Kardiovaskuläre und metabolische Risikofaktoren nach der Menopause. Einfluss unterschiedlicher Trainingsinterventionen auf die körperliche Leistungsfähigkeit, das kardiovaskuläre Risikoprofil und die Mechanismen des Energiestoffwechsels der postmenopausalen Frau

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The menopause is the main cardiovascular risk factor of women. The main reason for this risk is the reduction of the hormone estrogen which possesses a highly cardio- protective effect on several cardiovascular risk factors. Hence, there is an increasing risk to develop the metabolic syndrome (MetS). In the context of health policy, the development of preventive and secondary preventive interventions is of high importance.
The aims of the studies were to evaluate the prevalence of the MetS in postmenopausal women without hormone substitution and to evaluate the effects of specific training interventions on postmenopausal women with special consideration of the energy metabolism.
In the first study, the cardio-metabolic situation of 12 premenopasual (25.0 ± 3.5 years) women was compared to 12 postmenopausal women (57.7 ± 4.3 years) in a cross- sectional study design.
Parameters that were evaluated were: Baseline blood pressure ((systolic (BDsys), diastolic (BDdias)) and BDsys at 100 watt power during a bicycle ergometer test, waist circumference (BU), body weight, body-mass-index (BMI), body fat (KF), lean body mass (MA), body cell mass (BCM), baseline energy demand (REB), fasting glucose (BZ), HbA1C, triglycerides (TG), total cholesterol (G-CHOL), HDL, LDL, pulse wave velocity (PWV), augmentation index (AI@75), pulse pressure (PD), LF/HF Ratio, total power, pNN50, r-MSSD, maximum watt power (Wattmax), maximum relative watt power (Wattmax/kg KG), maximum oxygen consumption (VO2peak), watt power at defined lactate thresholds (2.0mmol/L, 2.5mmol/L, 3.0mmol/L), respiratory ratio (RQ), and lactate concentration after 10, 20 and 30 minutes of a constant load.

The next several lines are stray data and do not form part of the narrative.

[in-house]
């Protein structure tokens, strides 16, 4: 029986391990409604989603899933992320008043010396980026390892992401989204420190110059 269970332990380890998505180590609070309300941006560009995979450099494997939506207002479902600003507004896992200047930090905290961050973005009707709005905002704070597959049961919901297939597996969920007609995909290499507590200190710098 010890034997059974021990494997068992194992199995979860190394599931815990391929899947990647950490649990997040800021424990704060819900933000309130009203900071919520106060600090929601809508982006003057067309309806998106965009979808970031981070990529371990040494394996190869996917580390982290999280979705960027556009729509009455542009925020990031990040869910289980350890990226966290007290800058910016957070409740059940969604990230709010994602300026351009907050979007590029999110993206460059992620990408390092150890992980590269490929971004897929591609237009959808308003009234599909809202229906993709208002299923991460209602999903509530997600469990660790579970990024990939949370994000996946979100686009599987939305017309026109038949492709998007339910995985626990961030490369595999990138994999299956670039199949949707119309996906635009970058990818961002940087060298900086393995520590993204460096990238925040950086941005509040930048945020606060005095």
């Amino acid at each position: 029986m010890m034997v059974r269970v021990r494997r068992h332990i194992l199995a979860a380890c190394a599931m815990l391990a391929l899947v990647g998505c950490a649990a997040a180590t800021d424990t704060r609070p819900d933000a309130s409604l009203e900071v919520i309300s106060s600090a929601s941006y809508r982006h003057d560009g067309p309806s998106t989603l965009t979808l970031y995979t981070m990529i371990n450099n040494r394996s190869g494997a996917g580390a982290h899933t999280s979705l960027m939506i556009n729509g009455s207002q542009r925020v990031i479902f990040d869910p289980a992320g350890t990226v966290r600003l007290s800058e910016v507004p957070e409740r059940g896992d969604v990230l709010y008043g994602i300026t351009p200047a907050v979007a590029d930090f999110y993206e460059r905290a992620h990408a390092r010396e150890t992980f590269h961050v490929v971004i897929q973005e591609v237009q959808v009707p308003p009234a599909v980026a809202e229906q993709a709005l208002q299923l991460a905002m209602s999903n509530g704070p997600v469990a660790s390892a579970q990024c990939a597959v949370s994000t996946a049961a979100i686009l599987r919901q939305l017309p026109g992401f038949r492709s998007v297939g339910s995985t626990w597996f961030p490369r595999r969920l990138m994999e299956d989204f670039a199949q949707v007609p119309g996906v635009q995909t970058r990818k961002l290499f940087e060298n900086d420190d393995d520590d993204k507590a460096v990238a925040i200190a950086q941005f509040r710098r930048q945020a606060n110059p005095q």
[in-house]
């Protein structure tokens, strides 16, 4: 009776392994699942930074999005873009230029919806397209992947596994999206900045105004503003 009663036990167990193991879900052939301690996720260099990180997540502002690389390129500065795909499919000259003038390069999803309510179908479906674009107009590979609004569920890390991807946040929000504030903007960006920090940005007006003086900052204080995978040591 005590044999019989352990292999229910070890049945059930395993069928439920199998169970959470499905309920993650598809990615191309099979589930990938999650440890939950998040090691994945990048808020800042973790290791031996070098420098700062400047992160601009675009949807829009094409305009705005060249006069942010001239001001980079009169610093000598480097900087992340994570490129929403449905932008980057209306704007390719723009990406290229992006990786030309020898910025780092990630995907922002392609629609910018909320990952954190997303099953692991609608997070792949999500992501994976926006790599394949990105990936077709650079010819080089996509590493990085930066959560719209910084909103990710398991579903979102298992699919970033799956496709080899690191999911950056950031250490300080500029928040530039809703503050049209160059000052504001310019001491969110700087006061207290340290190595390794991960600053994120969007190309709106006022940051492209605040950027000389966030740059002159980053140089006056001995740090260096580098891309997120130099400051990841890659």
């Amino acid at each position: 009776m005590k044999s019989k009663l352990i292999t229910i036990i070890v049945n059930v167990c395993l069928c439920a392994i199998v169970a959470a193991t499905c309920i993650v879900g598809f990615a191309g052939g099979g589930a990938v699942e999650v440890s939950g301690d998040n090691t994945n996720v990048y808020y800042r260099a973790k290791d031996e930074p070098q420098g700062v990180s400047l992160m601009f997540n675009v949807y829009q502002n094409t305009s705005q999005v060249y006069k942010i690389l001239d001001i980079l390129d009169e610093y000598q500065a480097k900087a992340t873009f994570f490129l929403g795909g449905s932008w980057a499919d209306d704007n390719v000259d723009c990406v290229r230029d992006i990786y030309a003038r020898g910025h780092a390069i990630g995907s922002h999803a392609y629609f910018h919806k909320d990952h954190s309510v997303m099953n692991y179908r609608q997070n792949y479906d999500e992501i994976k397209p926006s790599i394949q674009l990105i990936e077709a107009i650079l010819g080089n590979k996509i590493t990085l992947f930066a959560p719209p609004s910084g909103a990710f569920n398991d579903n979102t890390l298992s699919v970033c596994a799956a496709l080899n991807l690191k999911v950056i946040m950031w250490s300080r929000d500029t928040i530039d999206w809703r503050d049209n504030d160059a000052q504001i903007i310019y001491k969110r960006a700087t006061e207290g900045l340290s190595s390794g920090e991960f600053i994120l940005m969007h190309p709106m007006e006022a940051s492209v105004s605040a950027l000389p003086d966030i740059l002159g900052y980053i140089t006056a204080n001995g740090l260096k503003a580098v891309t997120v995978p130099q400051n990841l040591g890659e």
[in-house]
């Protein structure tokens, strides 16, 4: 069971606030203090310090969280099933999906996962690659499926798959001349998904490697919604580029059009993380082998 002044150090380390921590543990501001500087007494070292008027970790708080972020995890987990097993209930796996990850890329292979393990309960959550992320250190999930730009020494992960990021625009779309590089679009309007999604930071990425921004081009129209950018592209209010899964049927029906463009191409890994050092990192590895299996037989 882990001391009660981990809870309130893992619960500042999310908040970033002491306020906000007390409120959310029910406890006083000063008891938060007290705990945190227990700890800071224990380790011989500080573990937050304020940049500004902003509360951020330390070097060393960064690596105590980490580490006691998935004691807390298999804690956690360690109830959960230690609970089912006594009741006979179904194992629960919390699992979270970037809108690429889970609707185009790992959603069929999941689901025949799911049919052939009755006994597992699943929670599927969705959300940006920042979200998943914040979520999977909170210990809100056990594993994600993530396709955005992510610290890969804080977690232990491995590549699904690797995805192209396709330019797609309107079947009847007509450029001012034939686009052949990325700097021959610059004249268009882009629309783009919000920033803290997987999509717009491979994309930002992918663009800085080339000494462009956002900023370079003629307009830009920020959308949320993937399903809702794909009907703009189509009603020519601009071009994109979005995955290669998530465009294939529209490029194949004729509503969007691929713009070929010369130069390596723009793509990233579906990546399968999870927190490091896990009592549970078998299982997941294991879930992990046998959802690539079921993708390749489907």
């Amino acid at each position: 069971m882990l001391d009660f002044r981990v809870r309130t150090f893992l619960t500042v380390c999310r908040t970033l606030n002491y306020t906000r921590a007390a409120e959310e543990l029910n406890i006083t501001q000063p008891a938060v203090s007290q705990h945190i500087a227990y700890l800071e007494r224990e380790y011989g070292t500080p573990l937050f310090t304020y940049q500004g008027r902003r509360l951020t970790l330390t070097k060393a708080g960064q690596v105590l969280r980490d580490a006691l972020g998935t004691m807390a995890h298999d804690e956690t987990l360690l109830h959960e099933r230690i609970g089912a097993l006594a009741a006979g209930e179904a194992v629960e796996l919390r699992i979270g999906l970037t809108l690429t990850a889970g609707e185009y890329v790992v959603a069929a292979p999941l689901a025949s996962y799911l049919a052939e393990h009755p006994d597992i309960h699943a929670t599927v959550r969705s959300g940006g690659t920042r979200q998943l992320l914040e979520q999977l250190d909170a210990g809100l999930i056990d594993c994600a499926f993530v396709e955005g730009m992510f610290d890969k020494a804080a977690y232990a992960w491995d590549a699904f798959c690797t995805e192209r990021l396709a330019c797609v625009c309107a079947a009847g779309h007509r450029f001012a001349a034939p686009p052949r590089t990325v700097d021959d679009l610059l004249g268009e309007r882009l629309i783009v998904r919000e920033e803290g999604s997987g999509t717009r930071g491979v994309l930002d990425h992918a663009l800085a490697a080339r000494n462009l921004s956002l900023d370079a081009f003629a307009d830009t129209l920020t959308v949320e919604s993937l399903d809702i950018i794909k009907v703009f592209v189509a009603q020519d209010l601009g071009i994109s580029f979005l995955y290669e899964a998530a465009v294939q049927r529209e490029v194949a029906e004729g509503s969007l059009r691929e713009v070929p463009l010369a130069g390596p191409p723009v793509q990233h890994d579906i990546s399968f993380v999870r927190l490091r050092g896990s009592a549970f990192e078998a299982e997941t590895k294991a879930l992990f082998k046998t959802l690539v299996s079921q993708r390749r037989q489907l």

Statistical analyses were conducted using the unpaired t-test and the Mann-Whitney- U test.
Results revealed that the BMI was similar in both groups (p=0.444). Postmenopausal women possessed higher values in BU (p=0.003), worse values in body composition (KF; p=0.001), MA (p=0.001), BCM (p=0.001), and REB (p=0.001). The following laboratory parameters were also worse in postmenopausal women: BZ (p=0.002), HbA1c (p=0.001), G-CHOL (p=0.001), and LDL (p=0.001). Further, BDsys (p=0.014), BDdias (p=0.018), BD at 100 watt power (p=0.001), PWV (p=0.001), and AI@75
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(p=0.020) were higher in postmenopausal women. Heart rate variability (HRV) parameters showed a sympatho-vagal imbalance in postmenopausal women. Results of the cardio-respiratory fitness revealed that postmenopausal women possessed a lower endurance capacity compared to premenopausal women measured in the following parameters: Wattmax (p=0.001), Wattmax/kg KG (p=0.001), VO2peak (p=0.001), watt power at 2.0mmol/L (p=0,031) 2.5mmol/L (p=0.003), 3.0mmol/L (p=0.008), and at watt power corresponding to 60% of the 4mmol/L lactate threshold (p=0.005).
Postmenopausal women showed a lower fat oxidation (p=0.011) compared to the premenopausal women.
Results illustrate an altered cardio-metabolic situation in postmenopausal women that goes along with an increased risk to develop the MetS. Further, this study emphasizes the fact that it is imperative to develop specific training interventions that improve the energy metabolism and reduce the cardiovascular risk of postmenopausal women without hormonal substitution.